Saturday, January 31, 2015

Amid tax-filing rush, make sure to double-check your work

Tax software and electronic filing make income-tax returns easier than ever to fill out, but they have their own drawbacks.

Amid tax-filing rush, make sure to double-check your work

Last weekend tested my tax-form agility as I got my federal and state income-tax filings ready for mailing.

I used the same tax-preparation software package that I’ve been using for the last five years, and it enthusiastically told me that it detected “no errors.”

But not being the trusting sort when it comes to signing my name to legally binding documents, I read through each line of every form, schedule, and work sheet I was required to file.

And I found an error - a double-counting of a deductible expense. Plus, the software helpfully suggested I file my Pennsylvania tax forms electronically. But with some of my household income coming from another state, I knew that wasn’t so.

Thursday’s the day that once spawned huge lines inside and sometimes outside post offices as taxpayers waited to mail their tax forms. In recent years, those lines are largely gone, but the last-minute rush on April 15 isn’t. It’s being spent in front of a computer screen.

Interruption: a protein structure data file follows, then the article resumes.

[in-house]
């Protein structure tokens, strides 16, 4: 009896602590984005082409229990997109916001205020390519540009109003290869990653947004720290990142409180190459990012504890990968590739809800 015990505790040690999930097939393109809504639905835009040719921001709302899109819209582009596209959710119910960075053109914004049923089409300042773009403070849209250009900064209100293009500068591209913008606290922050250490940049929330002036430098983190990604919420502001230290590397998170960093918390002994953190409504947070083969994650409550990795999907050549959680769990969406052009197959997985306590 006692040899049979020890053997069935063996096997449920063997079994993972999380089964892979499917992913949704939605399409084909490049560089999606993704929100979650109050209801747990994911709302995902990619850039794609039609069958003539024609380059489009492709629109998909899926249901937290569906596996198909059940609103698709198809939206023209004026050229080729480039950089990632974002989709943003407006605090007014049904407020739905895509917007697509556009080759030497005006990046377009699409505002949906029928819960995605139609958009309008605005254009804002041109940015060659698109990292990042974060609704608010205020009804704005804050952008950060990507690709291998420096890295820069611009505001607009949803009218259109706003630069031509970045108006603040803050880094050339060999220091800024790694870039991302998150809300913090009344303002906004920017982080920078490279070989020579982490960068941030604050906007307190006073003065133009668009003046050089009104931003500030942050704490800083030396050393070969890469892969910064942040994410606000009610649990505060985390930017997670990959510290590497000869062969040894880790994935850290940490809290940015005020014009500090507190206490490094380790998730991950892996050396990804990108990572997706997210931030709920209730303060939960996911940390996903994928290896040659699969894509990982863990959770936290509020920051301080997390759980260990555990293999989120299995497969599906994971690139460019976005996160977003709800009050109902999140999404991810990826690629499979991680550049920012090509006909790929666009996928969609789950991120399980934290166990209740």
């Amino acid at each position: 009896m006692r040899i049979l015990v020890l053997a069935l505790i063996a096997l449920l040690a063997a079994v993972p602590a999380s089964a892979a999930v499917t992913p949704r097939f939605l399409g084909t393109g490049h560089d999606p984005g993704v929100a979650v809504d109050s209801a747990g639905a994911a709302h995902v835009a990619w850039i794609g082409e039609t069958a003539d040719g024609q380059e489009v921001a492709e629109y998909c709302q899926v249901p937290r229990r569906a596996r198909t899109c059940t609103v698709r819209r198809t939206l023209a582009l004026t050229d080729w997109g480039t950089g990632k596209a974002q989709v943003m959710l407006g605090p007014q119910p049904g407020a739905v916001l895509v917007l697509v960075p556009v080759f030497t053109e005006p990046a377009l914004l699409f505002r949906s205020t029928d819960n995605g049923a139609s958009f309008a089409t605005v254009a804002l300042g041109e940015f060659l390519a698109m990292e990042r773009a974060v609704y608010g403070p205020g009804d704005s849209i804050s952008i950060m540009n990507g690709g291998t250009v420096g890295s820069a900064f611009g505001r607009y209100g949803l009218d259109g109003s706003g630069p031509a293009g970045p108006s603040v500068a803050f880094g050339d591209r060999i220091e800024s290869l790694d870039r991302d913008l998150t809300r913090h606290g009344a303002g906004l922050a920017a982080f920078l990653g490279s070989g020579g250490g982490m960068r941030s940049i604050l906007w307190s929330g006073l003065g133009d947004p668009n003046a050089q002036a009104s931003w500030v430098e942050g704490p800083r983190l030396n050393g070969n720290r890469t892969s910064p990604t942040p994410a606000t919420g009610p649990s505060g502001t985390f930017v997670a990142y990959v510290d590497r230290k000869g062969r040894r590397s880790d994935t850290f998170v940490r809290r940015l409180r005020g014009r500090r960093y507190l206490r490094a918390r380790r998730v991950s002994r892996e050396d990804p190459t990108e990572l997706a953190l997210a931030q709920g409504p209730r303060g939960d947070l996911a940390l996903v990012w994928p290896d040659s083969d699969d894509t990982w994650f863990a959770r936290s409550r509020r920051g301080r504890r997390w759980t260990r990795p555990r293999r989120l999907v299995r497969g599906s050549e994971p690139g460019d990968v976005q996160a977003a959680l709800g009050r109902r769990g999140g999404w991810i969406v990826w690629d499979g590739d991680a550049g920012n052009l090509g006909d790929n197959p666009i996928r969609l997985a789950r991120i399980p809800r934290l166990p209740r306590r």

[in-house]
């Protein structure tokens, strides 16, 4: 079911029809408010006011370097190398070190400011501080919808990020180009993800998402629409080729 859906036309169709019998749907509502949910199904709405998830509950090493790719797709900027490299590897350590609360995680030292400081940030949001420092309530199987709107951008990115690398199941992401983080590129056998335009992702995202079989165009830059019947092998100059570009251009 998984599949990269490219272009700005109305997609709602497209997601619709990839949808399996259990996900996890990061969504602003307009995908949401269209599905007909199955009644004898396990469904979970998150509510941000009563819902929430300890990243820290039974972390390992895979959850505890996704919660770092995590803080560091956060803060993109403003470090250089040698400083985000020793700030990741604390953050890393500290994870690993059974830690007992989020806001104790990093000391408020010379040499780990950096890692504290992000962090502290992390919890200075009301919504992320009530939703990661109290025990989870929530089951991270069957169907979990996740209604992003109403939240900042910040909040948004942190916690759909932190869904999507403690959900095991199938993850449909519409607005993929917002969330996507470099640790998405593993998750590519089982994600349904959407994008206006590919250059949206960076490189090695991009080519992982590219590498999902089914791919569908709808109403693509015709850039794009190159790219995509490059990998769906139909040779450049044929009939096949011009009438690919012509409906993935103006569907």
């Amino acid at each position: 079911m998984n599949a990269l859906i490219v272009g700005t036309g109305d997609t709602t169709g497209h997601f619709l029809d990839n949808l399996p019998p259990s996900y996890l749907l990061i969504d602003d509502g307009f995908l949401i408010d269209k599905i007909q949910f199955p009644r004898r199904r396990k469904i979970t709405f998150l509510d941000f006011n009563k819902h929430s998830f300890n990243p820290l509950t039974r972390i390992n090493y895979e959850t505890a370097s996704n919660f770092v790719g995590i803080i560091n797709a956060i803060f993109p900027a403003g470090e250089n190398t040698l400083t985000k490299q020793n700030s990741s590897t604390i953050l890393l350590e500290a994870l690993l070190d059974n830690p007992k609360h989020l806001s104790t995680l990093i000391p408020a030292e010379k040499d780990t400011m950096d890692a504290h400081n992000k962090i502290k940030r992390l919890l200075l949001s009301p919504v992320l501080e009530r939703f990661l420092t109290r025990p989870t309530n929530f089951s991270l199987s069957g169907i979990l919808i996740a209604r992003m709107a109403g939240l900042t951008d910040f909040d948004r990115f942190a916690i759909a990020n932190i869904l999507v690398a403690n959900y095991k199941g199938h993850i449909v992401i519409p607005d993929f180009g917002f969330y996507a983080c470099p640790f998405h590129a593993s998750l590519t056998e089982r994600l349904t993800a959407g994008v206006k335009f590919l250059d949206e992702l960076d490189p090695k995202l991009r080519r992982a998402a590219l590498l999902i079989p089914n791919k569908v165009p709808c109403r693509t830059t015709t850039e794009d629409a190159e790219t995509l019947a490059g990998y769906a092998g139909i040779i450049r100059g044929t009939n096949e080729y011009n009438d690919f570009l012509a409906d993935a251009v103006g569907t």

As of April 2, the IRS had received 89.97 million tax returns from individuals, about 2.5 percent less than the same time last year. About 80 percent of those returns were “e-filed,” as I did with my Form 1040.

However, the IRS expects to process 140 million returns this year, leaving about 50 million due in the final two weeks. Can you imagine if 80 percent of those taxpayers were to wait until 10 minutes before midnight to press the “send” button?

Now more than ever, don’t wait until the last minute.

Pharm to PhRMA

An AstraZeneca P.L.C. executive who works in the Wilmington area has been tapped to help with the leadership transition at the Pharmaceutical Research and Manufacturers of America.

Chip Davis, vice president of corporate external relations at the maker of Nexium and Seroquel, has taken a leave of absence to become senior operating officer at the powerful, Washington-based industry association.

PhRMA president and chief executive officer Billy Tauzin announced Feb. 12 that he would step down June 30.

“I look forward to working with Billy and the great people at PhRMA to deliver on the board’s expectations and priorities,” Davis said in a statement.

Mike Armstrong Inquirer Columnist
About this blog
Mike Armstrong blogs about Philadelphia corporations and business-related topics. Contact him at 215-854-2980. Reach Mike at marmstrong@phillynews.com.

Mike Armstrong Inquirer Columnist
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